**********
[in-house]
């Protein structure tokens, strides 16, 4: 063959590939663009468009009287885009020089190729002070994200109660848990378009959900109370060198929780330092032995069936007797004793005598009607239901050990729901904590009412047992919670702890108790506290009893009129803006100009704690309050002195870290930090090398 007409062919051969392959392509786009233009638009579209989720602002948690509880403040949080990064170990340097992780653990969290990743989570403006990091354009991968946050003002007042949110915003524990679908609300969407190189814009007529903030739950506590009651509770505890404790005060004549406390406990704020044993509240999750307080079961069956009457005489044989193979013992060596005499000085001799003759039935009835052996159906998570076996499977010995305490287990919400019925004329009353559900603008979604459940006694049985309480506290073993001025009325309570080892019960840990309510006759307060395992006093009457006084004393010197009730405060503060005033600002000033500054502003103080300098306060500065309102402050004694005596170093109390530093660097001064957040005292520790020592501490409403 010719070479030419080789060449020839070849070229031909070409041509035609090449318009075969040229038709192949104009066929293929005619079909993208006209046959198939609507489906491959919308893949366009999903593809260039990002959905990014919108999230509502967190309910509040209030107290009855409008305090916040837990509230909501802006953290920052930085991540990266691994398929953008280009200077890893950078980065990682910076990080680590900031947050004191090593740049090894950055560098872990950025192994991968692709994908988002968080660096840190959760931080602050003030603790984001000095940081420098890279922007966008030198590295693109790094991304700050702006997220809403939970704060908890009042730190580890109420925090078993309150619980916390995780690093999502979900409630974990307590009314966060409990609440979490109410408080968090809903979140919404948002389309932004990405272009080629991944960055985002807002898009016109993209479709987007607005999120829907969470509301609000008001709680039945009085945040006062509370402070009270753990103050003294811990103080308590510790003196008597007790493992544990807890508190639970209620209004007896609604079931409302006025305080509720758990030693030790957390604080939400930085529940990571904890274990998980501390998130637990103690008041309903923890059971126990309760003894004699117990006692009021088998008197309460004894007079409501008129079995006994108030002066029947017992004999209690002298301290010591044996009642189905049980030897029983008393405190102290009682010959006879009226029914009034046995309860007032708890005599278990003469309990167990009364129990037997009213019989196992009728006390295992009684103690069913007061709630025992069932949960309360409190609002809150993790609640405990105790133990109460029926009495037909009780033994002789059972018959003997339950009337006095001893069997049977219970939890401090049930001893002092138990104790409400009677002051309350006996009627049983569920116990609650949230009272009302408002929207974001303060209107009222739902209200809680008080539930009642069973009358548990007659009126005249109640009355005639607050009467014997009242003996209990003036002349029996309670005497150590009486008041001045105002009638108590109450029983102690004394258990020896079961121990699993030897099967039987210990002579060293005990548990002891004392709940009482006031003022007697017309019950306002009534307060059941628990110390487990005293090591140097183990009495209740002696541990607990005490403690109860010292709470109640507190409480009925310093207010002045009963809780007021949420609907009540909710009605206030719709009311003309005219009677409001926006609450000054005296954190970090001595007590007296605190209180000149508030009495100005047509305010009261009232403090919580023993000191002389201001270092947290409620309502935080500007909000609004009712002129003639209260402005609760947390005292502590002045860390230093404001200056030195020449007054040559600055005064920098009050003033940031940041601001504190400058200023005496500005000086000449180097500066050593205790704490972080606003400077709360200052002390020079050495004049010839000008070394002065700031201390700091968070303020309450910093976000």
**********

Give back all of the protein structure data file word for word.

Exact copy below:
[in-house]
């Protein structure tokens, strides 16, 4: 063959590939663009468009009287885009020089190729002070994200109660848990378009959900109370060198929780330092032995069936007797004793005598009607239901050990729901904590009412047992919670702890108790506290009893009129803006100009704690309050002195870290930090090398 007409062919051969392959392509786009233009638009579209989720602002948690509880403040949080990064170990340097992780653990969290990743989570403006990091354009991968946050003002007042949110915003524990679908609300969407190189814009007529903030739950506590009651509770505890404790005060004549406390406990704020044993509240999750307080079961069956009457005489044989193979013992060596005499000085001799003759039935009835052996159906998570076996499977010995305490287990919400019925004329009353559900603008979604459940006694049985309480506290073993001025009325309570080892019960840990309510006759307060395992006093009457006084004393010197009730405060503060005033600002000033500054502003103080300098306060500065309102402050004694005596170093109390530093660097001064957040005292520790020592501490409403 010719070479030419080789060449020839070849070229031909070409041509035609090449318009075969040229038709192949104009066929293929005619079909993208006209046959198939609507489906491959919308893949366009999903593809260039990002959905990014919108999230509502967190309910509040209030107290009855409008305090916040837990509230909501802006953290920052930085991540990266691994398929953008280009200077890893950078980065990682910076990080680590900031947050004191090593740049090894950055560098872990950025192994991968692709994908988002968080660096840190959760931080602050003030603790984001000095940081420098890279922007966008030198590295693109790094991304700050702006997220809403939970704060908890009042730190580890109420925090078993309150619980916390995780690093999502979900409630974990307590009314966060409990609440979490109410408080968090809903979140919404948002389309932004990405272009080629991944960055985002807002898009016109993209479709987007607005999120829907969470509301609000008001709680039945009085945040006062509370402070009270753990103050003294811990103080308590510790003196008597007790493992544990807890508190639970209620209004007896609604079931409302006025305080509720758990030693030790957390604080939400930085529940990571904890274990998980501390998130637990103690008041309903923890059971126990309760003894004699117990006692009021088998008197309460004894007079409501008129079995006994108030002066029947017992004999209690002298301290010591044996009642189905049980030897029983008393405190102290009682010959006879009226029914009034046995309860007032708890005599278990003469309990167990009364129990037997009213019989196992009728006390295992009684103690069913007061709630025992069932949960309360409190609002809150993790609640405990105790133990109460029926009495037909009780033994002789059972018959003997339950009337006095001893069997049977219970939890401090049930001893002092138990104790409400009677002051309350006996009627049983569920116990609650949230009272009302408002929207974001303060209107009222739902209200809680008080539930009642069973009358548990007659009126005249109640009355005639607050009467014997009242003996209990003036002349029996309670005497150590009486008041001045105002009638108590109450029983102690004394258990020896079961121990699993030897099967039987210990002579060293005990548990002891004392709940009482006031003022007697017309019950306002009534307060059941628990110390487990005293090591140097183990009495209740002696541990607990005490403690109860010292709470109640507190409480009925310093207010002045009963809780007021949420609907009540909710009605206030719709009311003309005219009677409001926006609450000054005296954190970090001595007590007296605190209180000149508030009495100005047509305010009261009232403090919580023993000191002389201001270092947290409620309502935080500007909000609004009712002129003639209260402005609760947390005292502590002045860390230093404001200056030195020449007054040559600055005064920098009050003033940031940041601001504190400058200023005496500005000086000449180097500066050593205790704490972080606003400077709360200052002390020079050495004049010839000008070394002065700031201390700091968070303020309450910093976000």